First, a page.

And this renders heaven a world of love; for God is the fountain of love, as the sun is the fountain of light. And therefore the glorious presence of God in heaven, fills heaven with love, as the sun, placed in the midst of the visible heavens in a clear day, fills the world with light. The apostle tells us that "God is love;" and therefore, seeing he is an infinite being, it follows that he is an infinite fountain of love. Seeing he is an all-sufficient being, it follows that he is a full and over-flowing, and inexhaustible fountain of love. And in that he is an unchangeable and eternal being, he is an unchangeable and eternal fountain of love.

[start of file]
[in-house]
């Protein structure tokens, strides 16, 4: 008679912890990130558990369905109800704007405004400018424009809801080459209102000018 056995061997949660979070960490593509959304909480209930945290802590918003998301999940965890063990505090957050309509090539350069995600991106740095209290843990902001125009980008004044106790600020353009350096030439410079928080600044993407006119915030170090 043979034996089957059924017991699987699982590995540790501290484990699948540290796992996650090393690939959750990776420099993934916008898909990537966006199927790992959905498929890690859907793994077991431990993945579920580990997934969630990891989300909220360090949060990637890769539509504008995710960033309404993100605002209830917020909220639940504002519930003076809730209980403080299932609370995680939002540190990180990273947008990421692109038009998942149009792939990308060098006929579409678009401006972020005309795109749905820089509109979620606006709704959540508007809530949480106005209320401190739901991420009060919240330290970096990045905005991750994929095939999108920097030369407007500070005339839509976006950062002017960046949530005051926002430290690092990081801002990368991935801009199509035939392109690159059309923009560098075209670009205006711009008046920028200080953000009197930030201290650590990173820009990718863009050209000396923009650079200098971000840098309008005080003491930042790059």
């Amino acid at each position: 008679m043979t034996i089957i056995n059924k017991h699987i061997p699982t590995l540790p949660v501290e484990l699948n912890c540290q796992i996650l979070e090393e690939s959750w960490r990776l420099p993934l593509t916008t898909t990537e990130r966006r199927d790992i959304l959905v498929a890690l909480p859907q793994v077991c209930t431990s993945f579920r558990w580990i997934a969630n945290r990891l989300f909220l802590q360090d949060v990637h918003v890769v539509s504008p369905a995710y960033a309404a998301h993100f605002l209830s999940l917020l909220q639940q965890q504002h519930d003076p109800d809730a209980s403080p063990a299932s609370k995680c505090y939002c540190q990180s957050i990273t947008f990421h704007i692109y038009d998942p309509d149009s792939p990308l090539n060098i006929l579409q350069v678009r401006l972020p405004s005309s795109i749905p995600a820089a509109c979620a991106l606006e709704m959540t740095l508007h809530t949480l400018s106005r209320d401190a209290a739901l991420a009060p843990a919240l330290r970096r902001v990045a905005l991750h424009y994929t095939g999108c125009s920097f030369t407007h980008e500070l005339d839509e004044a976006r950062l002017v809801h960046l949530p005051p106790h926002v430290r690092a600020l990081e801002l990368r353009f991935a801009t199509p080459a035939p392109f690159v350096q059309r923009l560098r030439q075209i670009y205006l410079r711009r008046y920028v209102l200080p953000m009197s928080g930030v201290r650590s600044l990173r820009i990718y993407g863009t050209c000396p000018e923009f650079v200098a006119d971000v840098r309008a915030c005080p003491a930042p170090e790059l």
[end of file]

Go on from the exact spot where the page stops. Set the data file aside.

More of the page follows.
There, even in heaven, dwells the God from whom every stream of holy love, yea, every drop that is, or ever was, proceeds. There dwells God the Father, God the Son, and God the Spirit, united as one, in infinitely dear, and incomprehensible, and mutual, and eternal love. There dwells God the Father, who is the father of mercies, and so the father of love, who so loved the world as to give his only-begotten Son to die for it. There dwells Christ, the Lamb of God, the prince of peace and of love, who so loved the world that he shed his blood, and poured out his soul unto death for men. There dwells the great Mediator, through whom all the divine love is expressed  toward men, and by whom the fruits of that love have been purchased, and through whom they are communicated, and through whom love is imparted to the hearts of all God's people. There dwells Christ in both his natures, the human and the divine, sitting on the same throne with the Father. And there dwells the Holy Spirit  the Spirit of divine love, in whom the very essence of God, as it were, flows out, and is breathed forth in love, and by whose immediate influence all holy love is shed abroad in the hearts of all the saints on earth and in heaven. There, in heaven, this infinite fountain of love  this eternal Three in One  is set open without any obstacle to hinder access to it, as it flows forever. There this glorious God is manifested, and shines forth, in full glory, in beams of love. And there this glorious fountain forever flows forth in streams, yea, in rivers of love and delight, and these rivers swell, as it were, to an ocean of love, in which the souls of the ransomed may bathe with the sweetest enjoyment, and their hearts, as it were, be deluged with love! Again, I would consider heaven, with regard,